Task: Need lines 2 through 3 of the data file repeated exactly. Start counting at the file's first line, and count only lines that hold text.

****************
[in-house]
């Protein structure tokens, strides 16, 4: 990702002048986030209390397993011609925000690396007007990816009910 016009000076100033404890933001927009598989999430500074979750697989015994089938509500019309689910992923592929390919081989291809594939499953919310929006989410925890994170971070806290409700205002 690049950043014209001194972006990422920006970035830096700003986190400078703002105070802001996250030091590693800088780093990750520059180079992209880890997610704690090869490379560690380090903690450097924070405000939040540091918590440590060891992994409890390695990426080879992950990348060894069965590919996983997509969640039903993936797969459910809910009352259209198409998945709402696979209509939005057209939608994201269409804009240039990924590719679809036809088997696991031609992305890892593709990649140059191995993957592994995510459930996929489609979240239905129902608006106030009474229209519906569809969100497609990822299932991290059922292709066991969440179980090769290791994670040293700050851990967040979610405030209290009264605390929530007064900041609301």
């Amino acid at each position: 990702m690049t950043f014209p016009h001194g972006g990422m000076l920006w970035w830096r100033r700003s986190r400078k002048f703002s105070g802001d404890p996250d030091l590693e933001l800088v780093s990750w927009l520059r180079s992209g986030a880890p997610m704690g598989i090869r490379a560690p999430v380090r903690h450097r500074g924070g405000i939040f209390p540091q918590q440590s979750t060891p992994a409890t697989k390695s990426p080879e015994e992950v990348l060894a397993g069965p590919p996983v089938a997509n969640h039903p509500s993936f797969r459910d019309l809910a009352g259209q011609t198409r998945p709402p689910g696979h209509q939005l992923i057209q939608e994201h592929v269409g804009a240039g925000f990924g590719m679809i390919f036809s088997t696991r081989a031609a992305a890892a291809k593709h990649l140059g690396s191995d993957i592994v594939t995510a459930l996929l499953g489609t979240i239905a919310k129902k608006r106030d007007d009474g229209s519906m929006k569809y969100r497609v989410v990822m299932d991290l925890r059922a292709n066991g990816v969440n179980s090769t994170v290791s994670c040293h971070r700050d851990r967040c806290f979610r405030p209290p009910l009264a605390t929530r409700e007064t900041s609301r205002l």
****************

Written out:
């Protein structure tokens, strides 16, 4: 990702002048986030209390397993011609925000690396007007990816009910 016009000076100033404890933001927009598989999430500074979750697989015994089938509500019309689910992923592929390919081989291809594939499953919310929006989410925890994170971070806290409700205002 690049950043014209001194972006990422920006970035830096700003986190400078703002105070802001996250030091590693800088780093990750520059180079992209880890997610704690090869490379560690380090903690450097924070405000939040540091918590440590060891992994409890390695990426080879992950990348060894069965590919996983997509969640039903993936797969459910809910009352259209198409998945709402696979209509939005057209939608994201269409804009240039990924590719679809036809088997696991031609992305890892593709990649140059191995993957592994995510459930996929489609979240239905129902608006106030009474229209519906569809969100497609990822299932991290059922292709066991969440179980090769290791994670040293700050851990967040979610405030209290009264605390929530007064900041609301």
């Amino acid at each position: 990702m690049t950043f014209p016009h001194g972006g990422m000076l920006w970035w830096r100033r700003s986190r400078k002048f703002s105070g802001d404890p996250d030091l590693e933001l800088v780093s990750w927009l520059r180079s992209g986030a880890p997610m704690g598989i090869r490379a560690p999430v380090r903690h450097r500074g924070g405000i939040f209390p540091q918590q440590s979750t060891p992994a409890t697989k390695s990426p080879e015994e992950v990348l060894a397993g069965p590919p996983v089938a997509n969640h039903p509500s993936f797969r459910d019309l809910a009352g259209q011609t198409r998945p709402p689910g696979h209509q939005l992923i057209q939608e994201h592929v269409g804009a240039g925000f990924g590719m679809i390919f036809s088997t696991r081989a031609a992305a890892a291809k593709h990649l140059g690396s191995d993957i592994v594939t995510a459930l996929l499953g489609t979240i239905a919310k129902k608006r106030d007007d009474g229209s519906m929006k569809y969100r497609v989410v990822m299932d991290l925890r059922a292709n066991g990816v969440n179980s090769t994170v290791s994670c040293h971070r700050d851990r967040c806290f979610r405030p209290p009910l009264a605390t929530r409700e007064t900041s609301r205002l």